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I understand that levels in the sensorimotor hierarchy of the brain learn recurring features of their input streams. The results are activation patterns with single neurons firing for the existence of specific higher level patterns. Those sparse representations are passed upward to the next higher layer.

For example, there is a neuron firing whenever there is a face in the scene. On this higher level, neurons are not restricted to a small window of our field of view anymore. My question is how those high level sparse representations still retain information about positions and counts of objects.

One bad explanation would be that there are neurons representing counts in general. If "three" and "face" are both active, there are three faces in the scene. But this doesn't hold for two kinds of objects at the same time since it's not clear which count is for which object. And what if both have the same count.

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  • $\begingroup$ Your title seems to be missing some words: "How are positions and counts of higher _____ _____ encoded in sparse representations?" I've also read the description of your question, and, unfortunately, I cannot answer it. However, I'd suggest that representations are always distributed, so the position information may be at a lower level than the identity representation. Counting visual objects, on the other hand, requires an eye-motion algorithm (except in the case of the acquired skill of subitizing) based partly on the skill of pure, abstract counting. Where's the result stored? $\endgroup$ – John Pick Jan 28 '16 at 19:12
  • $\begingroup$ Thanks for pointing out. Also, it's a good insight that counting is a temporal process. And for very small numbers (that can be recognized at a glimpse) that might indeed be individual neurons representing the numbers. So the problem is more about positions. I have the impression that positions are very temporal, too. Do you know if the "face" neuron would fire only if there is a face right in front of you, i.e. in the center of the field of view where we have sharp vision? $\endgroup$ – danijar Jan 28 '16 at 19:18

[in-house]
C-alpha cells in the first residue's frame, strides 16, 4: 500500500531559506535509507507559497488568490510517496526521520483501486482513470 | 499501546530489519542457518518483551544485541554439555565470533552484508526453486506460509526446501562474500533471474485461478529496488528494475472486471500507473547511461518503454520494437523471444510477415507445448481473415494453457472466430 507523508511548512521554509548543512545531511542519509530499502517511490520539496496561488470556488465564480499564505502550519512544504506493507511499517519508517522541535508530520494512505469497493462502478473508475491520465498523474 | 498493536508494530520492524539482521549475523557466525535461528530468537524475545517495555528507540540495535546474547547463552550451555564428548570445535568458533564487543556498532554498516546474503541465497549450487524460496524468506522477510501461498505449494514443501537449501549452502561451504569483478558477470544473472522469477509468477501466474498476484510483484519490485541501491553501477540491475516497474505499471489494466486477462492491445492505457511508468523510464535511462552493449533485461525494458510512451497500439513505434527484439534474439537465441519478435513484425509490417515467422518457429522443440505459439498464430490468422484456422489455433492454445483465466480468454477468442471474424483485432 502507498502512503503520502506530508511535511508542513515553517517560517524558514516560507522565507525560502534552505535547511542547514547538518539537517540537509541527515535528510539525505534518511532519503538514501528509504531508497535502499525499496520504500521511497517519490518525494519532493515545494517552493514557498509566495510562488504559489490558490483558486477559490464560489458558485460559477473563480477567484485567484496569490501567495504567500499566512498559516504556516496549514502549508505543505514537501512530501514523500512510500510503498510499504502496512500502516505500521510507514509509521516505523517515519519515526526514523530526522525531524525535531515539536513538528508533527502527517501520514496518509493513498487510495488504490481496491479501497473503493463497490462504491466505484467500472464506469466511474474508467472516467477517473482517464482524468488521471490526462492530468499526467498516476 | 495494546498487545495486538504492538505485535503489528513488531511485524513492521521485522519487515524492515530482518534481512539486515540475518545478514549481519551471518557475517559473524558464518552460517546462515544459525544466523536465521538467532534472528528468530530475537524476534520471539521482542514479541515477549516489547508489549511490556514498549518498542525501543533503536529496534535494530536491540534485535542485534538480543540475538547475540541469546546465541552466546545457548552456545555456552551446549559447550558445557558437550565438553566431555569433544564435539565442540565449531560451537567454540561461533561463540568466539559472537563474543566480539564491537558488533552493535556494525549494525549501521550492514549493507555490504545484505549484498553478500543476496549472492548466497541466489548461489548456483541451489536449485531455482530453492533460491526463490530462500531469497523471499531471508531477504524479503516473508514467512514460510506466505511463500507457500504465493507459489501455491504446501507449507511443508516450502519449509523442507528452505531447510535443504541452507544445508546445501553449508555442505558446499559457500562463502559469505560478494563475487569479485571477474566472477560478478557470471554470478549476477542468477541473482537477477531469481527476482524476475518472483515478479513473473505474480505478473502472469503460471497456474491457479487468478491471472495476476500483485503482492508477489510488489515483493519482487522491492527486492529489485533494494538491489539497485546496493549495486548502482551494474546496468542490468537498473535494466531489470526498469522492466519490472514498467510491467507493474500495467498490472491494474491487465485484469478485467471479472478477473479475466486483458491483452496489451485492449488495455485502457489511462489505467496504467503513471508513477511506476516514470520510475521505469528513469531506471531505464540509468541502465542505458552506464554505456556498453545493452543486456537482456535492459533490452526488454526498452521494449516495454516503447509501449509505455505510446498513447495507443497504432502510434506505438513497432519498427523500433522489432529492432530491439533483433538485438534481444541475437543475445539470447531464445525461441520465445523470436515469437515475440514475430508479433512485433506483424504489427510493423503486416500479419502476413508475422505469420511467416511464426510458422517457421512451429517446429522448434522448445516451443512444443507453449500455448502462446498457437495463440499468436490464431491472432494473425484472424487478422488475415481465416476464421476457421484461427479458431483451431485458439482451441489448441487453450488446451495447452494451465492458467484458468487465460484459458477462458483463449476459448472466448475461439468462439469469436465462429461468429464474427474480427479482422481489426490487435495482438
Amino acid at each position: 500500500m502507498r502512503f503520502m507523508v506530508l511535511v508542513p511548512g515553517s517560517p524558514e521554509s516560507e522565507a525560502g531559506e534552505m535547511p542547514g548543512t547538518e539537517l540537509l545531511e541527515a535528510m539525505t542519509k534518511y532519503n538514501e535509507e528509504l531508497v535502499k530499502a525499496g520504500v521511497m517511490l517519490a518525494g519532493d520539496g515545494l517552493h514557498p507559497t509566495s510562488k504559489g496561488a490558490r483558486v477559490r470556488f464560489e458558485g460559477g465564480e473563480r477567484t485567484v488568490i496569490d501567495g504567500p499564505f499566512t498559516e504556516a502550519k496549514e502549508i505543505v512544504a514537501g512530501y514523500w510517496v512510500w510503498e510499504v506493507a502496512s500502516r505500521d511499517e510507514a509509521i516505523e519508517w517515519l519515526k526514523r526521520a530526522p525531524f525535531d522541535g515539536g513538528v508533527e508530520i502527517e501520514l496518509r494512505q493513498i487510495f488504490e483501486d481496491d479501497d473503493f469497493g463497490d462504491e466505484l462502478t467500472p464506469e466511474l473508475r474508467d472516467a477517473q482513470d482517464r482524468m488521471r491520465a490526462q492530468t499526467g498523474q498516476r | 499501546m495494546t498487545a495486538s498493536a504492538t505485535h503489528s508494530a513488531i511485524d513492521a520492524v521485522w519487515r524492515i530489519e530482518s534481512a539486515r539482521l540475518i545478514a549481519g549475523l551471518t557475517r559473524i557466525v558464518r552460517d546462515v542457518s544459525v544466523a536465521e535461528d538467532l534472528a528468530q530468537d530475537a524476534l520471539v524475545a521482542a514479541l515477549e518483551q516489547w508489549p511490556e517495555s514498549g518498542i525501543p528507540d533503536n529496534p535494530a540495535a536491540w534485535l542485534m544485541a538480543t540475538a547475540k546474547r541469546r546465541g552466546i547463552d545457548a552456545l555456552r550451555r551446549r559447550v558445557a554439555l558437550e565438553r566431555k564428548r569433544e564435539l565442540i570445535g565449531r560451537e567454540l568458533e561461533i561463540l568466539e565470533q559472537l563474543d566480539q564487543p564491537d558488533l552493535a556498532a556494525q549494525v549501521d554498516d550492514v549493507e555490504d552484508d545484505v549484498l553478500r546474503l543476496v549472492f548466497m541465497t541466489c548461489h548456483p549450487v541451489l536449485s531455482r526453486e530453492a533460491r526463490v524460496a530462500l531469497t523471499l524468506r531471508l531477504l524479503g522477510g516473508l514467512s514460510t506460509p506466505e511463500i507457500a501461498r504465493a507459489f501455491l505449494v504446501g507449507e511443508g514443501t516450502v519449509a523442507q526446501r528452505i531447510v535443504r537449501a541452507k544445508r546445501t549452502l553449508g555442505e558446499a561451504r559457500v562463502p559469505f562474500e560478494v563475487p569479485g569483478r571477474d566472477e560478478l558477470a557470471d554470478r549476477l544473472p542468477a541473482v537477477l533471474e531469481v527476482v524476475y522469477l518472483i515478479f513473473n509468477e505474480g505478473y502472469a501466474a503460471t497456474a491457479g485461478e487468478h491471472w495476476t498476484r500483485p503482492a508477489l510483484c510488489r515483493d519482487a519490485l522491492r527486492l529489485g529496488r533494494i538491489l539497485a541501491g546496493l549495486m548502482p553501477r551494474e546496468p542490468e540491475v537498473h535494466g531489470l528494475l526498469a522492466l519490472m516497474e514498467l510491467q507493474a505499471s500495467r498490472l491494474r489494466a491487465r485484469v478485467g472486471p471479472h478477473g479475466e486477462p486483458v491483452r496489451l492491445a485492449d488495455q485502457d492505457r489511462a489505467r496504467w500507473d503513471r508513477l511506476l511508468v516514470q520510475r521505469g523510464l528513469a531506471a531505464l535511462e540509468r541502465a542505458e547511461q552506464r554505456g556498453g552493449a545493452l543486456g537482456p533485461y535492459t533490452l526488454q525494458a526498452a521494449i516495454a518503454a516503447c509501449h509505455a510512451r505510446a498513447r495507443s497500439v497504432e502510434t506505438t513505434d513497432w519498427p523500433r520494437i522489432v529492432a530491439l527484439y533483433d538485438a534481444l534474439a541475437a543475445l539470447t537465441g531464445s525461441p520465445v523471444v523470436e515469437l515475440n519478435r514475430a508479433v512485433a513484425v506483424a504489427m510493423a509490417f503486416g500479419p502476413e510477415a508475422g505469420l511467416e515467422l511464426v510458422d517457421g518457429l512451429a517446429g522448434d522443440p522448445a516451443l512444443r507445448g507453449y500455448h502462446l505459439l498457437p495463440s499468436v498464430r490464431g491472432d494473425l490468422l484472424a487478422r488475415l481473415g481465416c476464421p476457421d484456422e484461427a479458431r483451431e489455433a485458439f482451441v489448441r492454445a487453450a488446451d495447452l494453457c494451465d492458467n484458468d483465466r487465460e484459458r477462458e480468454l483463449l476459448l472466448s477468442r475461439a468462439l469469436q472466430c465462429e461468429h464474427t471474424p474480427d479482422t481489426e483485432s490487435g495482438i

• $\begingroup$ I'd expect the "face" neuron to fire if you were thinking of the appearance of a face, whether you could actually see it or not. But, I think you are wondering if the "face" neuron can fire when a face is detected only in periphery vision (and there were no other clues such as a voice or an attached body that would evoke "face"). I guess it would depend on degree of eccentricity of gaze, whether that part of the periphery has high enough resolution, and whether you have enough experience recognizing faces in that part of your periphery. $\endgroup$ – John Pick Jan 29 '16 at 5:15
  • $\begingroup$ My question was not if periphery vision is enough to recognize faces. I though that maybe by design, the "face" neuron only fires when there is a face in the center of view span. This would explain how two faces would be represented, that is, they won't be represented at the same time at all. $\endgroup$ – danijar Jan 29 '16 at 18:05
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Two ideas on this so far: